October 11, 2013
Gasoline Prices Unaffected By Ethanol And Biofuels
Lee Rannals for redOrbit.com - Your Universe Online
Over the past couple of years, some people have claimed that the widespread use of ethanol has reduced the wholesale cost of gasoline by $0.89 to $1.09 per gallon. However, Christopher Knittel, an MIT economist and co-author of the new paper, says this claim is unfounded.
“The point of our paper is not to say that ethanol doesn’t have a place in the marketplace, but it’s more that the facts should drive this discussion,” Knittel, the William Barton Rogers Professor of Energy and a professor of applied economics at the MIT Sloan School of Management, said in a recent statement.
The majority of ethanol sold in the US is made from corn, and currently it constitutes 10 percent of US gasoline, up from 3 percent in 2003. A previous study claimed that this biofuel helped lower gas prices, but the latest research shows that this study was problematic due to the "crack ratio."
The crack ratio is what energy analysts use to understand the relative value of gasoline compared to oil. The higher the crack ratio, the more expensive gasoline is in relative terms. If ethanol were a notably cheap component of gasoline production, its increasing presence in the fuel mix might reveal itself in the form of a decreasing crack ratio.
Researchers say that the increased proportion of ethanol in gasoline merely correlated with the declining crack ratio, and did not contribute in any casual sense. Instead, the team believes that changing oil prices have driven the change in the crack ratio, and that when those prices are accounted for, the apparent effect of ethanol goes away.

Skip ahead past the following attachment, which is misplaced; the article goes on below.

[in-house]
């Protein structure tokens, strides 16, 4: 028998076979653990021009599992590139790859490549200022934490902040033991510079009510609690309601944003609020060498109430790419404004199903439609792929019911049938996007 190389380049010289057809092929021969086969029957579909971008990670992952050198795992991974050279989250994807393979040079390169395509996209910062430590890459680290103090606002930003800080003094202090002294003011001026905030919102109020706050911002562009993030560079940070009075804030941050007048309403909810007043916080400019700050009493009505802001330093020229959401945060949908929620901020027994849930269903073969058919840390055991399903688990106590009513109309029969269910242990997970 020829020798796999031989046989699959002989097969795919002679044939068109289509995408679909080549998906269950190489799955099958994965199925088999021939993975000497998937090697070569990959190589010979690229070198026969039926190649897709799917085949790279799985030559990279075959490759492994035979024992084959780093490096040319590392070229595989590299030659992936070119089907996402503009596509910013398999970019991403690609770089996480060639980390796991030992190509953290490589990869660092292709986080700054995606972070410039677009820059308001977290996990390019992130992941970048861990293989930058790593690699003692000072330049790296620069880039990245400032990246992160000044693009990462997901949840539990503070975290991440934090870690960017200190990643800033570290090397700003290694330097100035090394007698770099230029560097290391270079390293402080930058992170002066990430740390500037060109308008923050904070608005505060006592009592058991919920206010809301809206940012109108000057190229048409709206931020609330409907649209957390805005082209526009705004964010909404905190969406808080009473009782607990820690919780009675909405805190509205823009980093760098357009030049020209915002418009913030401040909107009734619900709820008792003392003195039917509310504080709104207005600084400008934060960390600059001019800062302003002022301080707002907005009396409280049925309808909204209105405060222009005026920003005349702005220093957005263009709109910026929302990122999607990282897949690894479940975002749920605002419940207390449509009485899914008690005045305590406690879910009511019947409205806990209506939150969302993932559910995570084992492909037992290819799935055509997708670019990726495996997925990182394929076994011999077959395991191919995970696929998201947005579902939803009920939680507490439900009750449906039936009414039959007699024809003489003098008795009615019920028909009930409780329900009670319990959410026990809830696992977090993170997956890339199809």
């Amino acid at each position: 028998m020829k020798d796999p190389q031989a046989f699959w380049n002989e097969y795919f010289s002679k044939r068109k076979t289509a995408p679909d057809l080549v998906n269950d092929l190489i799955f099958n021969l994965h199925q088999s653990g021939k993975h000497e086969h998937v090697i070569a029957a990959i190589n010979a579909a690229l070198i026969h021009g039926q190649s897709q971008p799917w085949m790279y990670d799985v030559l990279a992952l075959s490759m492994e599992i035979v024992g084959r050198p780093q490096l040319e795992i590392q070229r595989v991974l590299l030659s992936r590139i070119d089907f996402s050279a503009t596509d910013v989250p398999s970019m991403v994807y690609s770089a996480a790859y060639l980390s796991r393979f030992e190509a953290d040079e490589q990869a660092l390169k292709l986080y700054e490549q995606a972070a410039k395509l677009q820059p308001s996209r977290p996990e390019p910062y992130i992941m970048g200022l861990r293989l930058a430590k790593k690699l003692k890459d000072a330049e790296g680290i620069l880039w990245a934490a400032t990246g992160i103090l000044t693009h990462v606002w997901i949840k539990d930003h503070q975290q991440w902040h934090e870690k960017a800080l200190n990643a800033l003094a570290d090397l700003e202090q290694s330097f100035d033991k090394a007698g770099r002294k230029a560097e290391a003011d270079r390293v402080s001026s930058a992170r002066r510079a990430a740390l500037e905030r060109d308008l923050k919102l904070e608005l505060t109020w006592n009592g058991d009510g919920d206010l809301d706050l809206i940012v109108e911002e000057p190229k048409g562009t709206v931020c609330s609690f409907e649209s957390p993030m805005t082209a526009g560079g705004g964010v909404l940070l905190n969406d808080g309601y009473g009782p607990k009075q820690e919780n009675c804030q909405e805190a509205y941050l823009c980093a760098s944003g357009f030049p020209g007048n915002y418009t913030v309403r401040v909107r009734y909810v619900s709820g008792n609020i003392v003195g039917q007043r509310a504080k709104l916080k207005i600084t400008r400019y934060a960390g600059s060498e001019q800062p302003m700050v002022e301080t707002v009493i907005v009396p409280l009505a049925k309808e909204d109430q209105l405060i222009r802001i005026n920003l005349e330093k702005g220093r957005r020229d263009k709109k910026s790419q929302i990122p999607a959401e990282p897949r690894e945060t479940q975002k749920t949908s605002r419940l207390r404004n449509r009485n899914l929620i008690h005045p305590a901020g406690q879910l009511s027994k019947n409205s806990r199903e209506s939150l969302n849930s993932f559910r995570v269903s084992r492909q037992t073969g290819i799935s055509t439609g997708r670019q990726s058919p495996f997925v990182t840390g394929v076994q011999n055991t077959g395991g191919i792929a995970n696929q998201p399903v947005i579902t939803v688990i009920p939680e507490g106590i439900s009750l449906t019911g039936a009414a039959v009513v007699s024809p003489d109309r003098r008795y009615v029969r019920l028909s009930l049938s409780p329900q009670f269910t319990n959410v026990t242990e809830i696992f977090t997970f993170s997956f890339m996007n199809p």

The past study said if ethanol production came to an immediate halt then gas prices would rise by 41 to 92 percent. However, Knittel said that this scenario isn't as gruesome to the wallet as the previous authors portrayed.
“In the very short run, if ethanol vanished tomorrow, we would be scrambling to find fuel to cover that for a week, or less than a month,” Knittel says. “But certainly within a month, increases in imports would relax or reduce that price impact.”
He said policy decisions about gasoline production are driven by a complex series of political factors, and that his study was not intended to suggest any policy preference on his part. However, he added that even ethanol backers in policy debates have reason to keep examining its value.
“Making claims about the benefits of ethanol that are overblown is only going to set up policymakers for disappointment,” Knittel said.